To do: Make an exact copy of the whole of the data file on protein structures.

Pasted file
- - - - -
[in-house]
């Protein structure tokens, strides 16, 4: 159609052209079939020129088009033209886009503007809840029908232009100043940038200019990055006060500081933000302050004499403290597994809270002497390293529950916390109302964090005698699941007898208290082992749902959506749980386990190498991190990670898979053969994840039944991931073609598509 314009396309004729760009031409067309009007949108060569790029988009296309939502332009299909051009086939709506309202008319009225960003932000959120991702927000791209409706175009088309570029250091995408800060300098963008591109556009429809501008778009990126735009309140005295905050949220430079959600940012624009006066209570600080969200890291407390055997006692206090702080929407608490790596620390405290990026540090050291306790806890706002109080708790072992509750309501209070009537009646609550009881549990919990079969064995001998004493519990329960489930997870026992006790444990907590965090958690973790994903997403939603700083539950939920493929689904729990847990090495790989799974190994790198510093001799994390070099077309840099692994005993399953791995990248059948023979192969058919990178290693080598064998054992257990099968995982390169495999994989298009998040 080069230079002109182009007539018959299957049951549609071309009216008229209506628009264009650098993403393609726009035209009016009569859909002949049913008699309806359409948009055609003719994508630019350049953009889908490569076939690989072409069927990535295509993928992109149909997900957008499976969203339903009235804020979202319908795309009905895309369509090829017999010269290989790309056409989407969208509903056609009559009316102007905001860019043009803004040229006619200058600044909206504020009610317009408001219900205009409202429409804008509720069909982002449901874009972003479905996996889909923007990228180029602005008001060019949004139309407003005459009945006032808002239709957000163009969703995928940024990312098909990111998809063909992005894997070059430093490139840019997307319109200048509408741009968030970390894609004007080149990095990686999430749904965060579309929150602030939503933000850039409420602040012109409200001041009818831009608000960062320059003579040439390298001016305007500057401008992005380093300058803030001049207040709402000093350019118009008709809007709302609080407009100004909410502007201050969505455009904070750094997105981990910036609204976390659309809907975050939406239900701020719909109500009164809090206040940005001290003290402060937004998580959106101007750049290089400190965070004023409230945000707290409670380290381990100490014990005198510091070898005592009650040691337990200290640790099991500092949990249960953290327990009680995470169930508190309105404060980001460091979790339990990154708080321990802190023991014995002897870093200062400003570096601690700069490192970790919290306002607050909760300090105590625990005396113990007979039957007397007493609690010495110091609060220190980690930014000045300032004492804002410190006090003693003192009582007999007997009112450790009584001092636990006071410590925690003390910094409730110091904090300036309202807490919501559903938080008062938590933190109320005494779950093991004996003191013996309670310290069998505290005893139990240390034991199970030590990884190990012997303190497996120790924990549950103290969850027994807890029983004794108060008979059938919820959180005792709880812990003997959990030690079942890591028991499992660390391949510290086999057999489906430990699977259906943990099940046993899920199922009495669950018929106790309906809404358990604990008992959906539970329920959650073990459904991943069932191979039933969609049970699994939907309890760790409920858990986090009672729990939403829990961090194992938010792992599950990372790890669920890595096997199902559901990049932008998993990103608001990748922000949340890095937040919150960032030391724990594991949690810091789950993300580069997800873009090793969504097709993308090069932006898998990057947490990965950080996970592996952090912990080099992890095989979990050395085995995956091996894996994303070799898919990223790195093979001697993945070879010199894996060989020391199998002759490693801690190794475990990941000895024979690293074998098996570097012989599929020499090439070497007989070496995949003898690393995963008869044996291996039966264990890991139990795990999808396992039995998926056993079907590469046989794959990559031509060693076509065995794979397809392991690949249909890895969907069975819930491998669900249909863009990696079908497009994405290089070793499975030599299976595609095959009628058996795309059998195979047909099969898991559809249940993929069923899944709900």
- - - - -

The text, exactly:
[in-house]
């Protein structure tokens, strides 16, 4: 159609052209079939020129088009033209886009503007809840029908232009100043940038200019990055006060500081933000302050004499403290597994809270002497390293529950916390109302964090005698699941007898208290082992749902959506749980386990190498991190990670898979053969994840039944991931073609598509 314009396309004729760009031409067309009007949108060569790029988009296309939502332009299909051009086939709506309202008319009225960003932000959120991702927000791209409706175009088309570029250091995408800060300098963008591109556009429809501008778009990126735009309140005295905050949220430079959600940012624009006066209570600080969200890291407390055997006692206090702080929407608490790596620390405290990026540090050291306790806890706002109080708790072992509750309501209070009537009646609550009881549990919990079969064995001998004493519990329960489930997870026992006790444990907590965090958690973790994903997403939603700083539950939920493929689904729990847990090495790989799974190994790198510093001799994390070099077309840099692994005993399953791995990248059948023979192969058919990178290693080598064998054992257990099968995982390169495999994989298009998040 080069230079002109182009007539018959299957049951549609071309009216008229209506628009264009650098993403393609726009035209009016009569859909002949049913008699309806359409948009055609003719994508630019350049953009889908490569076939690989072409069927990535295509993928992109149909997900957008499976969203339903009235804020979202319908795309009905895309369509090829017999010269290989790309056409989407969208509903056609009559009316102007905001860019043009803004040229006619200058600044909206504020009610317009408001219900205009409202429409804008509720069909982002449901874009972003479905996996889909923007990228180029602005008001060019949004139309407003005459009945006032808002239709957000163009969703995928940024990312098909990111998809063909992005894997070059430093490139840019997307319109200048509408741009968030970390894609004007080149990095990686999430749904965060579309929150602030939503933000850039409420602040012109409200001041009818831009608000960062320059003579040439390298001016305007500057401008992005380093300058803030001049207040709402000093350019118009008709809007709302609080407009100004909410502007201050969505455009904070750094997105981990910036609204976390659309809907975050939406239900701020719909109500009164809090206040940005001290003290402060937004998580959106101007750049290089400190965070004023409230945000707290409670380290381990100490014990005198510091070898005592009650040691337990200290640790099991500092949990249960953290327990009680995470169930508190309105404060980001460091979790339990990154708080321990802190023991014995002897870093200062400003570096601690700069490192970790919290306002607050909760300090105590625990005396113990007979039957007397007493609690010495110091609060220190980690930014000045300032004492804002410190006090003693003192009582007999007997009112450790009584001092636990006071410590925690003390910094409730110091904090300036309202807490919501559903938080008062938590933190109320005494779950093991004996003191013996309670310290069998505290005893139990240390034991199970030590990884190990012997303190497996120790924990549950103290969850027994807890029983004794108060008979059938919820959180005792709880812990003997959990030690079942890591028991499992660390391949510290086999057999489906430990699977259906943990099940046993899920199922009495669950018929106790309906809404358990604990008992959906539970329920959650073990459904991943069932191979039933969609049970699994939907309890760790409920858990986090009672729990939403829990961090194992938010792992599950990372790890669920890595096997199902559901990049932008998993990103608001990748922000949340890095937040919150960032030391724990594991949690810091789950993300580069997800873009090793969504097709993308090069932006898998990057947490990965950080996970592996952090912990080099992890095989979990050395085995995956091996894996994303070799898919990223790195093979001697993945070879010199894996060989020391199998002759490693801690190794475990990941000895024979690293074998098996570097012989599929020499090439070497007989070496995949003898690393995963008869044996291996039966264990890991139990795990999808396992039995998926056993079907590469046989794959990559031509060693076509065995794979397809392991690949249909890895969907069975819930491998669900249909863009990696079908497009994405290089070793499975030599299976595609095959009628058996795309059998195979047909099969898991559809249940993929069923899944709900």